1. Retention – Loyal, returning customers offer a lot more value than a new user who has to go through the onboarding process (costing you big bucks), and who may or may not stick with you. Offering valuable customer support, rewards, discounts, follow-ups and gathering feedback to make sure you’re still doing everything right can help retain customers.
  1. Advocacy – Positive Word-Of-Mouth is one of the most powerful forms of marketing and it is tough for most brands to achieve this status. So, if you manage to acquire this position, you must keep your customers as brand advocates and then aim to increase your customer base by drawing in new leads.

Okay, okay, but how do I manage all of this?

Through nurturing your customers to the fullest; paying close attention to their needs and wants and offering them continued support and value as their progress through your map.

Wait… what map? I don’t have one yet!


“Can you give me a short overview of your ideal customer journey?”


Writing Your Ideal Customer Journey Map

We know, talk is cheap.

Let us help you get started with step-by-step guide:

  • Step 1: Build Customer Profiles – Look at the data!
  • Step 2: Define General Stages – Awareness, Consideration, Decision & Loyalty
  • Step 3: Attach Goals to Each Stage – What are the customer’s goals?
  • Step 4: Identify Touchpoints for Each Stage Outline any way that a customer might interact with your brand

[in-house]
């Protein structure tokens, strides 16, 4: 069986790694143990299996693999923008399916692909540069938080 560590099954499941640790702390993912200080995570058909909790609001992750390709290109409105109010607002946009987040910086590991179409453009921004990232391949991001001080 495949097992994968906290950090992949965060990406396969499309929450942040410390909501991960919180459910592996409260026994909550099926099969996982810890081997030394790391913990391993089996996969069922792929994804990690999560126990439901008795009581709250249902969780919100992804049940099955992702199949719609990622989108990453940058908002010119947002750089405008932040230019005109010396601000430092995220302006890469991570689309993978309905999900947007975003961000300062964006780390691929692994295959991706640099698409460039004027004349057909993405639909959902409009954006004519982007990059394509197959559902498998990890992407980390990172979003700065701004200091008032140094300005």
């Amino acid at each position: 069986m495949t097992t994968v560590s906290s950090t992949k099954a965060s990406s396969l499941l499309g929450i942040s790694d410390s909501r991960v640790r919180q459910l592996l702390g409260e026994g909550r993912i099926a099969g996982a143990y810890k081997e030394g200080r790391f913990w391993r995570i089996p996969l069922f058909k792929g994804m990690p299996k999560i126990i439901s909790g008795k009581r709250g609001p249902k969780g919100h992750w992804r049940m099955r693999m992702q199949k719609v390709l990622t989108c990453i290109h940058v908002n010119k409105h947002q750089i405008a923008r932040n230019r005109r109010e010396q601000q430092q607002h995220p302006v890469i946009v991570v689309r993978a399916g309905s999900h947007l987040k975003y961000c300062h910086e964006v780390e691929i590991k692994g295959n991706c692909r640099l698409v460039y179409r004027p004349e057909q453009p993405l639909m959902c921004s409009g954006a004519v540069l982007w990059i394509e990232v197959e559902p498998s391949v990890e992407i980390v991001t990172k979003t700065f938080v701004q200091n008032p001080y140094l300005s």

• Step 5: Identify Moments of Truth A key moment of truth is when a customer decides to buy
  • Step 6: Identify Drop-Off Points and Goal Completion Where are customers successfully completing their journey?
  • Step 7: Gather Supplementary User Feedback Gather additional feedback
  • Step 8: Identify Areas for Improvement and “Amplification” – Highlight the most problematic areas on your map and prioritize them
  • Step 9: Compare Competitor Maps – How do competitor customer journeys compare to yours?
  • Step 10: Develop and Test New Ideas – CJM’s are an excellent way of ensuring a continuous flow of options for testing and split-testing

Customer Journey Mapping provides the magnifying glass that allows you to take a deeper look into the intricacies of each consumer-brand interaction. Even more, it provides insights into your customers emotions, requirements and their potential decisions, which will enable you to streamline your marketing strategy. If you haven’t started mapping out your own customer journey, you’re leaving money on the table.

Don’t feel like doing it by yourself, or in need of ideas for improving your customers journey? With over 18 years of experience, Transmyt can help you attract and retain the customers you deserve.



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About the Author: Jeremy Mays

Is the Founder and CEO of Transmyt Marketing. He's an accomplished, award winning marketer, responsible for guiding companies though the complex challenges of navigating and succeeding in today's digital economy. To get in touch, you can email him at